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Rev-Share Still Lives

16 Sep, 2005 By: Kurt Indvik

The time for sharing is hardly history. Revenue-sharing may have flourished in the heyday of the high-priced rental cassette. But even though the business has shifted to low-priced DVDs, the concept of suppliers getting a percentage of rental proceeds in return for cheaper up-front costs hasn't faded away completely. Studio involvement is mixed — and evolving.

The major rental chains, including recent convert Movie Gallery, still aggressively use direct rev-share deals with the studios to manage cash flow and inventory.

Smaller retailers, on the other hand, are a lot more selective in their use of revenue-sharing because their cost of goods has plummeted from around $65 for a rental-priced cassette to around $17 for a new DVD.

Rentrak Corp., which for years has been synonymous with third-party revenue-sharing, now counts about 6,300 rental storefronts in the United States and Canada involved in its proprietary Pay-Per-Transaction (PPT) program.

On average, rentailers involved in revenue-sharing acquire anywhere from 40 percent to 60 percent of their rental inventories through the practice, according to industry sources.

“If you are in a cash crunch, as Blockbuster apparently is, then [revenue-sharing] becomes more important,” said analyst Dennis McAlpine, of McAlpine & Associates.

He estimates Blockbuster has upped revenue-sharing to about 70 percent in the latest quarter.

“At any one time, we may have about 70 percent of product coming into our stores through revenue-sharing agreements,” Blockbuster spokesman Randy Hargrove confirmed. “We continue to believe revenue-share and copy-depth programs are useful for providing the movies that customers want and maximizing revenue on a title by title basis for both Blockbuster and the movie studios.”

Movie Gallery, McAlpine said, revenue-shares about 50 percent of its rental inventory, although the recent merger with Hollywood Entertainment Corp. makes estimates problematic. Movie Gallery did not respond to requests for comment.

Netflix, the online rental giant, brings in about 60 percent of its new releases through revenue-sharing, said chief content officer Ted Sarandos. “Revenue-sharing is a way to maximize customer satisfaction in a margin-neutral way,” he said. “Direct wholesale purchasing of rental units puts the rentailer in the position to manage margins by regulating access to what a customer wants and when they get it.”

Marty Graham, COO of Rentrak's PPT division, said with consumers having more entertainment options than ever, video stores can't afford to run out of hot titles. Revenue-sharing, he said, allows them to pump up their inventories without investing too much cash in advance.

“Making a trip to the video store and being told the movie you came for isn't available is no longer acceptable,” Graham said.

He said that while Rentrak's PPT clientele may have remained flat over the past few years, despite the overall home entertainment industry's double-digit growth, the quality of the retailer and the amount of business that retailer brings to the table has improved.

“The majority of studios offer product on output deals, so they're taking in more, but in exchange the retailer is getting more attractive terms,” Graham said. “Revenue-sharing is the largest piece of our business today, and we don't see that changing any time soon.”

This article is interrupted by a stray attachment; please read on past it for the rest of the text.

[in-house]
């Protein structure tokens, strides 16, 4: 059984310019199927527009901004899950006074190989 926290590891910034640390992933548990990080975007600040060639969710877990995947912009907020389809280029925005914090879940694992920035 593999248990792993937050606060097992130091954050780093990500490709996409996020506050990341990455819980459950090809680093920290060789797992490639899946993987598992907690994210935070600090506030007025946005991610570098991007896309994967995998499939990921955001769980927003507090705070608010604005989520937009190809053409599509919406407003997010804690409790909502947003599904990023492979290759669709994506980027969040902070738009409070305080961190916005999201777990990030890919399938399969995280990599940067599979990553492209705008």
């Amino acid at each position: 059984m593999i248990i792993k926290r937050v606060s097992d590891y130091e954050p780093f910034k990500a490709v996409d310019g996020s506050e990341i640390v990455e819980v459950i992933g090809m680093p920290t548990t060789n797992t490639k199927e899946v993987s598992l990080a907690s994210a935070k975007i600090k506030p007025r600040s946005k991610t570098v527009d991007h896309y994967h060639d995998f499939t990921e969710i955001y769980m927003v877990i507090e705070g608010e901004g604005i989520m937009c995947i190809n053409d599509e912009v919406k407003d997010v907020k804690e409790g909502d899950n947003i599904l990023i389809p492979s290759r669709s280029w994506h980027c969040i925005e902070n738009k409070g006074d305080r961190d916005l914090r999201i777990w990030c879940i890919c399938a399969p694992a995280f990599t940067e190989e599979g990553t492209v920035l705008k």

Rentrak also offers programs for independent suppliers, aimed at smaller retailers who might balk at spending even $17 on a relatively (or completely) unknown film.

Industry analyst Tom Adams of Adams Media Research said the low price of DVD has diminished the rentailer's need for revenue-sharing.

Many independent rentailers are reluctant to take on rev-sharing deals, largely because of restrictions in selling previously viewed titles. The average is 30 days, and with the short legs of new hits, that's simply too long, rentailers say.

“We recommended a year ago to our members that if they were doing revenue-sharing to get out,” said Ted Engen, president of the Video Buyers Group (VBG), which reports about 1,800 storefronts in its membership. “When your cost is under $20 for a DVD, there isn't any reason to take on a partner.” In a recent VBG poll of members, 68 percent said they typically began selling off rental titles within 30 days of street date.

“Under revenue-sharing, you lose the flexibility to start selling off those titles when you need to,” Engen said.

Rentrak's Graham doesn't see studios budging much on selloff restrictions, since they don't want to risk cannibalizing their new sellthrough.

On the studio side, sources say three of the six majors — Buena Vista Home Entertainment, Universal Studios Home Entertainment and 20th Century Fox Home Entertainment — have opted not to enter into any long-term deals with the chains.

All the major studios have PPT deals with Rentrak, with variations. Most offer output deals for DVD and videocassettes, with Buena Vista's and Universal's PPT involvement limited to VHS. Upfront fees ranging from nothing to $1.50 (Universal and Buena Vista charge $3.75 and $6.75 for VHS). On average, retailers then keep 60 percent of the rental proceeds, and all but $1.25 to $3.80 of the selloff take.

Last March, Warner Home Video tweaked its revenue-sharing program to include a back-end minimum guarantee back to the studio.

Rentrak also has deals with a variety of smaller suppliers, including Wellspring, Ardustry and MTI. PPT programs also are available for some video games, with upfront fees averaging $8.50 to $12.50 and participating retailers getting 54 percent of the rental proceeds.

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